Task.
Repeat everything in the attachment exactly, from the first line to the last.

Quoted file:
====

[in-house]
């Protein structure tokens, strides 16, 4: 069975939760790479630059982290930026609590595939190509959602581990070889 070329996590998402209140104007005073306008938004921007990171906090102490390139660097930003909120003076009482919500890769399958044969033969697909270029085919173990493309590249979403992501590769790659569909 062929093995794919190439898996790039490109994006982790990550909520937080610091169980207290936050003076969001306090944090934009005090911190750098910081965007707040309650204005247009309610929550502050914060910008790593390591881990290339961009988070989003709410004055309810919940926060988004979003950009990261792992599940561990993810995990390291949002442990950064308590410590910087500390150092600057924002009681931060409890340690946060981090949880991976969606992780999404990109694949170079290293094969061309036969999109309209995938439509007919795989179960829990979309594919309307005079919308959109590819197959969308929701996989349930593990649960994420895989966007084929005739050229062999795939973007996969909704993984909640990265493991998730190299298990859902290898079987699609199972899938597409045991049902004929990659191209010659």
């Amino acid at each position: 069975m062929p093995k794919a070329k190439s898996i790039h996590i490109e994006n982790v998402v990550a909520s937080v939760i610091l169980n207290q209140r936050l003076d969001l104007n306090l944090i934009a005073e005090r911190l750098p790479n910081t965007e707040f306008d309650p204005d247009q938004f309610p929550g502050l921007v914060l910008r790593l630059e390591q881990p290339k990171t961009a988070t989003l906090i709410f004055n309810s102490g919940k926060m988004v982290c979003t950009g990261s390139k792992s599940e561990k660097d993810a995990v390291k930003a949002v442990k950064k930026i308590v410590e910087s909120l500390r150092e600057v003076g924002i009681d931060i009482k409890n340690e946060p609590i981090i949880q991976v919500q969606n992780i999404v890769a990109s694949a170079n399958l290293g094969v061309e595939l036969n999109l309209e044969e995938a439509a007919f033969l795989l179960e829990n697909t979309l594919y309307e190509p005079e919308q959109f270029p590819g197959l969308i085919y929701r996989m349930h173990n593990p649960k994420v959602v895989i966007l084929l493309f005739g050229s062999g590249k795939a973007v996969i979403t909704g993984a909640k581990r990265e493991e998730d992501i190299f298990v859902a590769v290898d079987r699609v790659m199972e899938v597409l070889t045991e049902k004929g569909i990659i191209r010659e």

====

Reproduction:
[in-house]
């Protein structure tokens, strides 16, 4: 069975939760790479630059982290930026609590595939190509959602581990070889 070329996590998402209140104007005073306008938004921007990171906090102490390139660097930003909120003076009482919500890769399958044969033969697909270029085919173990493309590249979403992501590769790659569909 062929093995794919190439898996790039490109994006982790990550909520937080610091169980207290936050003076969001306090944090934009005090911190750098910081965007707040309650204005247009309610929550502050914060910008790593390591881990290339961009988070989003709410004055309810919940926060988004979003950009990261792992599940561990993810995990390291949002442990950064308590410590910087500390150092600057924002009681931060409890340690946060981090949880991976969606992780999404990109694949170079290293094969061309036969999109309209995938439509007919795989179960829990979309594919309307005079919308959109590819197959969308929701996989349930593990649960994420895989966007084929005739050229062999795939973007996969909704993984909640990265493991998730190299298990859902290898079987699609199972899938597409045991049902004929990659191209010659």
């Amino acid at each position: 069975m062929p093995k794919a070329k190439s898996i790039h996590i490109e994006n982790v998402v990550a909520s937080v939760i610091l169980n207290q209140r936050l003076d969001l104007n306090l944090i934009a005073e005090r911190l750098p790479n910081t965007e707040f306008d309650p204005d247009q938004f309610p929550g502050l921007v914060l910008r790593l630059e390591q881990p290339k990171t961009a988070t989003l906090i709410f004055n309810s102490g919940k926060m988004v982290c979003t950009g990261s390139k792992s599940e561990k660097d993810a995990v390291k930003a949002v442990k950064k930026i308590v410590e910087s909120l500390r150092e600057v003076g924002i009681d931060i009482k409890n340690e946060p609590i981090i949880q991976v919500q969606n992780i999404v890769a990109s694949a170079n399958l290293g094969v061309e595939l036969n999109l309209e044969e995938a439509a007919f033969l795989l179960e829990n697909t979309l594919y309307e190509p005079e919308q959109f270029p590819g197959l969308i085919y929701r996989m349930h173990n593990p649960k994420v959602v895989i966007l084929l493309f005739g050229s062999g590249k795939a973007v996969i979403t909704g993984a909640k581990r990265e493991e998730d992501i190299f298990v859902a590769v290898d079987r699609v790659m199972e899938v597409l070889t045991e049902k004929g569909i990659i191209r010659e």